The post’s core notion is that one sign we love an idea of someone, rather than love them, is that we are trying to change them to fit our notion of them.  Especially if we are trying to change them against their basic nature.

Of course, me being me, it took 600 words, two personal stories, and one reference to beer,  to get that idea out.


Have you noticed how some folks seem to bill you for the love they give?  Maybe they can’t seem to say, “I love you”, without expecting you to feel obligated to them for it.  Or maybe it’s not so much when they say “I love you” as it’s when they do something for you that they charge you for it.  But they always send out a bill, and expect prompt payment on time.

My second wife was like that.  I didn’t hold it against her, I didn’t hate her for it, because I knew she got the behavior from her mother.  All the same, I couldn’t live with it, and it was one of many reasons I divorced her.

She liked to go to an all night restaurant and sit up as late as four in the morning drinking tea.  Her work hours allowed for that:  She started late in the morning and worked until late in the evening.   But mine often didn’t.  Still, she felt I was obligated to go with her because, as she explained more than once, “You have a monopoly on my heart”.  Which, if you knew her, you would have recognized as a subtle threat to cheat, to break that monopoly, unless she got her way.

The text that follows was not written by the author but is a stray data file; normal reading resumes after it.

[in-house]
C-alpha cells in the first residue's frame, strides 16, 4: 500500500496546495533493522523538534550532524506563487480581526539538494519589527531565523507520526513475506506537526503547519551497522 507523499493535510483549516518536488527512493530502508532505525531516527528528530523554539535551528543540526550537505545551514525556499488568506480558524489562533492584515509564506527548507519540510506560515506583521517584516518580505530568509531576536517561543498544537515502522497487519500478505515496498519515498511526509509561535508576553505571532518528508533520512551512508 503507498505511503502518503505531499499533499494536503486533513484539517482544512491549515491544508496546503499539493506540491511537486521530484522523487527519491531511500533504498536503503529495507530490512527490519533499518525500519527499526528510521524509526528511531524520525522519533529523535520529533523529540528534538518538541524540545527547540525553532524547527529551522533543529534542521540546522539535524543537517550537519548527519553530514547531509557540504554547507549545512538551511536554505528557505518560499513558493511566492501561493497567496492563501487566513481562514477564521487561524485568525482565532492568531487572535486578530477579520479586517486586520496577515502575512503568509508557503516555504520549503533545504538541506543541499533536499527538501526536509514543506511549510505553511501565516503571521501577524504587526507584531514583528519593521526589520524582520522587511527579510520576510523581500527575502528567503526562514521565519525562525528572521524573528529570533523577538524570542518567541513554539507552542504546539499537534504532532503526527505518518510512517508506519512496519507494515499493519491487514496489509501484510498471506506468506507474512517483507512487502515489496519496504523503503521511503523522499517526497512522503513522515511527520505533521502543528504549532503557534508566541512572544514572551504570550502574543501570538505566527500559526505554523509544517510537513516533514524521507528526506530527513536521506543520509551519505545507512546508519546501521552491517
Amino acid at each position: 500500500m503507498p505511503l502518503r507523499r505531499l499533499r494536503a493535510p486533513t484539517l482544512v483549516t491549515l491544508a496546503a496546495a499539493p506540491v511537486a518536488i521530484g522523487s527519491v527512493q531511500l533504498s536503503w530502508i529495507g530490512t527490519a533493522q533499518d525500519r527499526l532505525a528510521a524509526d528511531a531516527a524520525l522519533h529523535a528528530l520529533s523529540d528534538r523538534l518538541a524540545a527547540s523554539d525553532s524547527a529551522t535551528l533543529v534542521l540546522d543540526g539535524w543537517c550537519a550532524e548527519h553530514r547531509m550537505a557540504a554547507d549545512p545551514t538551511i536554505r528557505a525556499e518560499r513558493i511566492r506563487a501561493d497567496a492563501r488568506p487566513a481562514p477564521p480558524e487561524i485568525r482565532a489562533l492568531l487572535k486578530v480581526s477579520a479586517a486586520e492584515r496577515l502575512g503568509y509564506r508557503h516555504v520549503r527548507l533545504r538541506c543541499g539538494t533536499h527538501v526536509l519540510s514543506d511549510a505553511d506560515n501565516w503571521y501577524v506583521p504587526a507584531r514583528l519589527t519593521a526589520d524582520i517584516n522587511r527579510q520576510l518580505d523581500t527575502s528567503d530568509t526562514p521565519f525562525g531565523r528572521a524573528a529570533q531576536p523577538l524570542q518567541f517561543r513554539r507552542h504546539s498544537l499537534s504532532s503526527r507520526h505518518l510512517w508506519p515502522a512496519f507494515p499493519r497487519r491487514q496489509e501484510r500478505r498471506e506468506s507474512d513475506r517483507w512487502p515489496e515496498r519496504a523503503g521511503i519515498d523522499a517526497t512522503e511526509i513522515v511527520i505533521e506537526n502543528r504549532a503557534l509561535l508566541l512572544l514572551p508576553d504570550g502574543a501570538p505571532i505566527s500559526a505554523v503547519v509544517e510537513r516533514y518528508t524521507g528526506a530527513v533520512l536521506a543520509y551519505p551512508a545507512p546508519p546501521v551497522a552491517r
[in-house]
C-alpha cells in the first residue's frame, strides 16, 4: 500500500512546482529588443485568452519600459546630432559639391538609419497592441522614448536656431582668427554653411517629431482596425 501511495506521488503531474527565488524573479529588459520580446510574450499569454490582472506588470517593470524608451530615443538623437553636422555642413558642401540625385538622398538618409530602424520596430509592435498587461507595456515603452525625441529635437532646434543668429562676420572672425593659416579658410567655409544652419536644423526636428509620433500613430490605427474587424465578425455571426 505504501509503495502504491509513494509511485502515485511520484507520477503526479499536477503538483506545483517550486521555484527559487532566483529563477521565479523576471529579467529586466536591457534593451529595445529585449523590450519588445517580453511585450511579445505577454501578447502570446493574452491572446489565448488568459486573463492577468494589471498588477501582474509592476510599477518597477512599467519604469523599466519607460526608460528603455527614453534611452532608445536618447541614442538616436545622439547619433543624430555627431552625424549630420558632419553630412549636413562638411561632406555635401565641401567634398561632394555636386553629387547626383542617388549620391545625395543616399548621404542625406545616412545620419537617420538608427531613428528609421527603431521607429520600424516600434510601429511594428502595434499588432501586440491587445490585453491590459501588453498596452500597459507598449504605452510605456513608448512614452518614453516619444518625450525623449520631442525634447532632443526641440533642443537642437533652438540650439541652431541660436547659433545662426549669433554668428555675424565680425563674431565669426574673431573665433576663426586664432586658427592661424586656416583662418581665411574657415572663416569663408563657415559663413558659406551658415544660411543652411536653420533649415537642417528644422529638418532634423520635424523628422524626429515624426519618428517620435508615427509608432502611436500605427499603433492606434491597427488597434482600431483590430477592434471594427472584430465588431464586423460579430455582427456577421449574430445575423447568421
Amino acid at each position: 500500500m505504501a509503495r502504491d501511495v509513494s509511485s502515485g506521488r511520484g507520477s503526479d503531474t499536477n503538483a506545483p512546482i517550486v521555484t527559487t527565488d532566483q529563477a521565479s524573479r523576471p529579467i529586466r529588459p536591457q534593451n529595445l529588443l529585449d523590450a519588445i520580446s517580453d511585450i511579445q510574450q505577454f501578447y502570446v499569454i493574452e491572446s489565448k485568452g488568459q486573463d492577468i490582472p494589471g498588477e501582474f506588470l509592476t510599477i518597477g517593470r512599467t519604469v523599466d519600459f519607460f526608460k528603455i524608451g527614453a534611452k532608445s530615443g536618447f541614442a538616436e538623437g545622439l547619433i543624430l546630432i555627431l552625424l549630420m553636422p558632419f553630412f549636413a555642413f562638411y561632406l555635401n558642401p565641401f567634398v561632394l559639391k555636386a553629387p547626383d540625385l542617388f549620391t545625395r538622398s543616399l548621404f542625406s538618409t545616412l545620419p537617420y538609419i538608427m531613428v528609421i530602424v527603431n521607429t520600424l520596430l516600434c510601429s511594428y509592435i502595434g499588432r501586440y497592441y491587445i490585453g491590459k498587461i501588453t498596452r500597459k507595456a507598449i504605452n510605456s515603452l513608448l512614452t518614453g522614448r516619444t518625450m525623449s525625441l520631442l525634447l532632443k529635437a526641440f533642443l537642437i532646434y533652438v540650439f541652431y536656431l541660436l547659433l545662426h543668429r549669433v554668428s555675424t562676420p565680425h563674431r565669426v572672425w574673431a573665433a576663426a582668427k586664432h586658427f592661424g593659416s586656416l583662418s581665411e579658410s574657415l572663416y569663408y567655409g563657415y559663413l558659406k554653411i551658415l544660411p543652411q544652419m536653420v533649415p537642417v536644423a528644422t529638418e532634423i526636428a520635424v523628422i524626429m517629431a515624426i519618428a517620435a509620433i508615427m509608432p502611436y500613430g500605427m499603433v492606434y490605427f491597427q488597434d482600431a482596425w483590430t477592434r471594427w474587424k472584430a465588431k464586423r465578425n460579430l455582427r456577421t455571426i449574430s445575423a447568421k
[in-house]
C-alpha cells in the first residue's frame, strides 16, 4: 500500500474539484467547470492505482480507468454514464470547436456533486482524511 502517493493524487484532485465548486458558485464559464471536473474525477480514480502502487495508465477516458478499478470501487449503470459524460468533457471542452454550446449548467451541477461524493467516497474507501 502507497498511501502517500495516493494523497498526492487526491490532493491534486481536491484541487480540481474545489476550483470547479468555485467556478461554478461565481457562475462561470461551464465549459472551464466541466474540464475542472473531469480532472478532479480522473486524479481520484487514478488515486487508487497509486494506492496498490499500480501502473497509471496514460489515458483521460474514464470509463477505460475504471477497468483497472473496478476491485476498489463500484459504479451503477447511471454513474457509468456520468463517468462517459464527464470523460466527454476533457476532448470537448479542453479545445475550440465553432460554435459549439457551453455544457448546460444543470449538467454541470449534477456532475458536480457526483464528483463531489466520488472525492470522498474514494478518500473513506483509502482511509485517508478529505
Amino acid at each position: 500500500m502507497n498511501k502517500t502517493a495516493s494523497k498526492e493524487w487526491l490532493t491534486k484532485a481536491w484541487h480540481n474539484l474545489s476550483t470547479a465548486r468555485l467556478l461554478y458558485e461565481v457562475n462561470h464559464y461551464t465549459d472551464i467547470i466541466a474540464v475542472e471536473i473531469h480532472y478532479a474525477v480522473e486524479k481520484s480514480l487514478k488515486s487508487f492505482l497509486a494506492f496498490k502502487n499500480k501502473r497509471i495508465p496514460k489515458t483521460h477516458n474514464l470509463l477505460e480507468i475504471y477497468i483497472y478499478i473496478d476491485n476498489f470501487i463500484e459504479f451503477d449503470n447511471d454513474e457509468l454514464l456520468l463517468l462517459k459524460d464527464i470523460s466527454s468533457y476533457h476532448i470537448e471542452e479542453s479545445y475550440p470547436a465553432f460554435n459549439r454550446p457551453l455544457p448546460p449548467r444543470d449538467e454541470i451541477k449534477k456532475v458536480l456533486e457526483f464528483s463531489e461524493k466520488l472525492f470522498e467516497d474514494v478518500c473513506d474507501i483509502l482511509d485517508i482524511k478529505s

Now and then, we’d have a falling out, during which times she’d burn all the poems I’d composed for her since our last falling out.  The first time, it surprised me, but afterwards, I just thought it was funny.

For the longest time, I was convinced I could change her, but in the end I was only kidding myself.   She had a lot of good qualities that woman, but the price of her love became far too great a price to pay.

 One Way to Pay a Bill

 I would rather sit beside evening waters,
Feeling air lift across my arm like lips,
Smelling moisture that could be breath
From one who comes near enough to care

Than go late into a restaurant
Where air is still as dust in a corner
And light twists through incandescence,
Malnourished, to strike at shadow with a rag.

Although if I told you this
You’d accuse me of disregarding now and forever
Your right to stay up until four with your tea;

Then some weeks later you’d accuse: